The resignation of President Richard Nixon created an unprecedented challenge for his successor, Gerald Ford. Opinion, now, from Mark Updegrove, director of the LBJ Presidential Library:
Often throughout our nation’s history we have had the great good fortune of having in place the right person at the right time.
Such was the case 40 years ago yesterday, when an embattled Richard Nixon became the first President to resign the office as the misdeeds of Watergate unraveled, and was succeeded by Gerald Ford.
Uncomplicated and down-to-earth, Ford — a former Eagle Scout — proved to be an antidote to the enigmatic Nixon.
After being sworn into office, he assured Americans, “Our long, national nightmare is over. Our Constitution works. Our great Republic is a government of laws, and not of men. Here the people rule.”
Americans responded favorably to Ford’s refreshing openness, but his brief honeymoon wouldn’t last. A month after taking office, in an effort to bind up the wounds of Watergate and move the country forward, he pardoned Nixon of any wrongdoing.
Though he strongly believed it was “the right thing to do,” his lofty approval ratings plunged overnight.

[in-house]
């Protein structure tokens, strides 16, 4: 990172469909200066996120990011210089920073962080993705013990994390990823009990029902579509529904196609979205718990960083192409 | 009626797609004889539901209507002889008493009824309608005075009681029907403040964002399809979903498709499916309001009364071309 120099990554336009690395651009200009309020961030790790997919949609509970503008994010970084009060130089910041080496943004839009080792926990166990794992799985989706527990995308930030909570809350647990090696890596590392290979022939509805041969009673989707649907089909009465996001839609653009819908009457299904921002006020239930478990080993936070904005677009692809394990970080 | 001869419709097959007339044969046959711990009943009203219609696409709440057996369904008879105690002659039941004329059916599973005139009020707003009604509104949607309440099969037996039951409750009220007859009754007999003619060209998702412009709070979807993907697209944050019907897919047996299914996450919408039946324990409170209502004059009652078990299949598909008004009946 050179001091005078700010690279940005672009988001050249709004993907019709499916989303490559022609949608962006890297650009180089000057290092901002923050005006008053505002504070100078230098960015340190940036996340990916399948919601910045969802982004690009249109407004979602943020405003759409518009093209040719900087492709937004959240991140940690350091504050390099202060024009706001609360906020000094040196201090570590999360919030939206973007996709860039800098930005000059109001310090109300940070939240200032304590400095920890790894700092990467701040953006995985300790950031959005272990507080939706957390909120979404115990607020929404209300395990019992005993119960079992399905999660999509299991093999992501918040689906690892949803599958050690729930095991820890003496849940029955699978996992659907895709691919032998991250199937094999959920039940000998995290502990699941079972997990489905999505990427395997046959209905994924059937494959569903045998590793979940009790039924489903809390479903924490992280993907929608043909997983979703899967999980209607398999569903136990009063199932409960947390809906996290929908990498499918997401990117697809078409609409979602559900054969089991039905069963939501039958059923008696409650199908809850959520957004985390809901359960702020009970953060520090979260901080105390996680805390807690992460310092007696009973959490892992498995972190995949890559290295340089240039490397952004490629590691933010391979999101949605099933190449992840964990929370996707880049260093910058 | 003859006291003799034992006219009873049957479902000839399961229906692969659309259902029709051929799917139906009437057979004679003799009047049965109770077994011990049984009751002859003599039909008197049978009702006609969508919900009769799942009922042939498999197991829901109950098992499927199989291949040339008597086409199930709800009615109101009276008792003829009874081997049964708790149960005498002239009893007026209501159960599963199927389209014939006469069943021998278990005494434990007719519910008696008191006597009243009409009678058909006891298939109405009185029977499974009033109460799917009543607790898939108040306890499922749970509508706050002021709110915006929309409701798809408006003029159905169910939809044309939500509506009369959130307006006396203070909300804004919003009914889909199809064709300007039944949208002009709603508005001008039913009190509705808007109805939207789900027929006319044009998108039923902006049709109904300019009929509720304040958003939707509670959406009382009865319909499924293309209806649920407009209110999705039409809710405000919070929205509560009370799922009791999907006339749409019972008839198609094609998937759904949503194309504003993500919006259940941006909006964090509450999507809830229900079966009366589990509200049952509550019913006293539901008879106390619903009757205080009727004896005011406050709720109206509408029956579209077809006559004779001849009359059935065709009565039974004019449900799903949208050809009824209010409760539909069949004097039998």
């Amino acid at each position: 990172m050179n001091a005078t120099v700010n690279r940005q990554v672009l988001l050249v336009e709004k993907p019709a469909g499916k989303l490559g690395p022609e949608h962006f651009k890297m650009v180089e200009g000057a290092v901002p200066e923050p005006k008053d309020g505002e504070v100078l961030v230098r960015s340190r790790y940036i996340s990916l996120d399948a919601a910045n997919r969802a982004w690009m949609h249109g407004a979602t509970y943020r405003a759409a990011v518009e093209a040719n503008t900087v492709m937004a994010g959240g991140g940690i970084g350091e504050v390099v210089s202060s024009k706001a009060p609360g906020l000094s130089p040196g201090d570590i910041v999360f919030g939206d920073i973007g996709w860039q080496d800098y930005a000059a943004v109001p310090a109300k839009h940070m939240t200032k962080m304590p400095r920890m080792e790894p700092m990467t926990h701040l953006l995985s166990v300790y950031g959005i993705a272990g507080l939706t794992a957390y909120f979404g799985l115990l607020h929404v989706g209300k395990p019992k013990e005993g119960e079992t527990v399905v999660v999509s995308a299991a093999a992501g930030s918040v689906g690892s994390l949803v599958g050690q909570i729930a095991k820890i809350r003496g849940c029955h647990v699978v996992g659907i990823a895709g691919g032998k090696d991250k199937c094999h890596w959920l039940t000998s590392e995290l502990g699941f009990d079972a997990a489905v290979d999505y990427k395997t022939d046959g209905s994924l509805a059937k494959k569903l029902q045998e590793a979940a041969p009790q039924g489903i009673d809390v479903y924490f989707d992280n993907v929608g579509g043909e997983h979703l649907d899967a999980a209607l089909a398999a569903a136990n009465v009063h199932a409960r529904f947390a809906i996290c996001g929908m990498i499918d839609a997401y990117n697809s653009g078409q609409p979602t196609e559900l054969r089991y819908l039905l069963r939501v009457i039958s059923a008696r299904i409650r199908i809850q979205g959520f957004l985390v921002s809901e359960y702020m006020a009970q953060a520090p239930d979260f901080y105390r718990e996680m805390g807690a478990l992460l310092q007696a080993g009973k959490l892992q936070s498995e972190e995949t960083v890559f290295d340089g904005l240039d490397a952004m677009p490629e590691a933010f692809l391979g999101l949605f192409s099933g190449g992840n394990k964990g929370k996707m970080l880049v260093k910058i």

Ford dealt with the fallout from the pardon while grappling with the last gasps of the failed war in Vietnam, a stagnant economy marked by rampant inflation, and an unflattering image as an incompetent, albeit good-natured, clod.
Along the way, the dark cloud of Watergate — as Ford had hoped — began to dissipate.
The pardon of Nixon cost Ford the 1976 presidential election. But gradually the country came to appreciate its value, and Ford’s decency. President Carter acknowledged as much in the opening words of his Inaugural Address, when he said, “For myself and our nation, I want to thank my predecessor for all he has done to heal our land.”
From the beginning, Ford tried to manage expectations about his leadership, explaining that he was “a Ford, not a Lincoln,” and yet, Gerald Ford ultimately fit the moment.
There are times when we don’t need greatness in our Presidents. As Ford showed in the wake of Watergate, there are times when goodness will do.
- Ford’s pardon still controversial (“Face the Nation,” 2006)
- Nixon pardon defined Ford Presidency (CBS News, 2006)
- Ford lived to see Nixon pardon vindicated (“The Early Show,” 2007)
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